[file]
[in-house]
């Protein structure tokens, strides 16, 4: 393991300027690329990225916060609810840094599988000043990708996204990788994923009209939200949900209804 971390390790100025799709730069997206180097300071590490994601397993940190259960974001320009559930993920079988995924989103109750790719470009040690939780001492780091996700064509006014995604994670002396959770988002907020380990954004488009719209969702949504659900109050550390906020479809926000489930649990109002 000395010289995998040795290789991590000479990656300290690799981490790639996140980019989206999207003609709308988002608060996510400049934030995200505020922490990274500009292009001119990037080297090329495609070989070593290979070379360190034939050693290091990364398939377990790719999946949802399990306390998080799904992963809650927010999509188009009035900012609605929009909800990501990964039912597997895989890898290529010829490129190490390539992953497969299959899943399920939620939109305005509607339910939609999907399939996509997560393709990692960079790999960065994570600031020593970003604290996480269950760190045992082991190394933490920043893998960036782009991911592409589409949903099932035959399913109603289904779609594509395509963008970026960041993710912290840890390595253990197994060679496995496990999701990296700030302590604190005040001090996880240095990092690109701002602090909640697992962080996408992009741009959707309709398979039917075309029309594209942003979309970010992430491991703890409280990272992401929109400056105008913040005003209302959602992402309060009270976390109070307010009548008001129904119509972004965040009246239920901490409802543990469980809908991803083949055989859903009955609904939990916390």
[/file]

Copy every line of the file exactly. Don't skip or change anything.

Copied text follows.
[in-house]
């Protein structure tokens, strides 16, 4: 393991300027690329990225916060609810840094599988000043990708996204990788994923009209939200949900209804 971390390790100025799709730069997206180097300071590490994601397993940190259960974001320009559930993920079988995924989103109750790719470009040690939780001492780091996700064509006014995604994670002396959770988002907020380990954004488009719209969702949504659900109050550390906020479809926000489930649990109002 000395010289995998040795290789991590000479990656300290690799981490790639996140980019989206999207003609709308988002608060996510400049934030995200505020922490990274500009292009001119990037080297090329495609070989070593290979070379360190034939050693290091990364398939377990790719999946949802399990306390998080799904992963809650927010999509188009009035900012609605929009909800990501990964039912597997895989890898290529010829490129190490390539992953497969299959899943399920939620939109305005509607339910939609999907399939996509997560393709990692960079790999960065994570600031020593970003604290996480269950760190045992082991190394933490920043893998960036782009991911592409589409949903099932035959399913109603289904779609594509395509963008970026960041993710912290840890390595253990197994060679496995496990999701990296700030302590604190005040001090996880240095990092690109701002602090909640697992962080996408992009741009959707309709398979039917075309029309594209942003979309970010992430491991703890409280990272992401929109400056105008913040005003209302959602992402309060009270976390109070307010009548008001129904119509972004965040009246239920901490409802543990469980809908991803083949055989859903009955609904939990916390």